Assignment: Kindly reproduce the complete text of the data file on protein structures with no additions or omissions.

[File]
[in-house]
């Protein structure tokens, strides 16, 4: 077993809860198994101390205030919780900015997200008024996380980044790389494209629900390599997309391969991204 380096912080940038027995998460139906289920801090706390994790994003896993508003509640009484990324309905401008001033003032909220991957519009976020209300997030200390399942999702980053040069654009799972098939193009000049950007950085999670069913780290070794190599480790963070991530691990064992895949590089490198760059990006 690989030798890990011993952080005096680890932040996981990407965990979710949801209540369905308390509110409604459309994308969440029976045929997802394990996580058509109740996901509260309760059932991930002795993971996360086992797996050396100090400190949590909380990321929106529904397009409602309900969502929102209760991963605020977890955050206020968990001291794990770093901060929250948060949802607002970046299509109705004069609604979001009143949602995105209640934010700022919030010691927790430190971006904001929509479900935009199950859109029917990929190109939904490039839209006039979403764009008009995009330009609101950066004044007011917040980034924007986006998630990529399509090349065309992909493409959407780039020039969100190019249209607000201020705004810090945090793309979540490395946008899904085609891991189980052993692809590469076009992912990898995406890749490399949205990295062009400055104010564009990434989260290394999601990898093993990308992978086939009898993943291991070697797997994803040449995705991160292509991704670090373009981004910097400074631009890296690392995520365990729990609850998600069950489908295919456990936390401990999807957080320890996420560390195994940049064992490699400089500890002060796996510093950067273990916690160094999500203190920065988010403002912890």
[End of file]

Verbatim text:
[in-house]
């Protein structure tokens, strides 16, 4: 077993809860198994101390205030919780900015997200008024996380980044790389494209629900390599997309391969991204 380096912080940038027995998460139906289920801090706390994790994003896993508003509640009484990324309905401008001033003032909220991957519009976020209300997030200390399942999702980053040069654009799972098939193009000049950007950085999670069913780290070794190599480790963070991530691990064992895949590089490198760059990006 690989030798890990011993952080005096680890932040996981990407965990979710949801209540369905308390509110409604459309994308969440029976045929997802394990996580058509109740996901509260309760059932991930002795993971996360086992797996050396100090400190949590909380990321929106529904397009409602309900969502929102209760991963605020977890955050206020968990001291794990770093901060929250948060949802607002970046299509109705004069609604979001009143949602995105209640934010700022919030010691927790430190971006904001929509479900935009199950859109029917990929190109939904490039839209006039979403764009008009995009330009609101950066004044007011917040980034924007986006998630990529399509090349065309992909493409959407780039020039969100190019249209607000201020705004810090945090793309979540490395946008899904085609891991189980052993692809590469076009992912990898995406890749490399949205990295062009400055104010564009990434989260290394999601990898093993990308992978086939009898993943291991070697797997994803040449995705991160292509991704670090373009981004910097400074631009890296690392995520365990729990609850998600069950489908295919456990936390401990999807957080320890996420560390195994940049064992490699400089500890002060796996510093950067273990916690160094999500203190920065988010403002912890």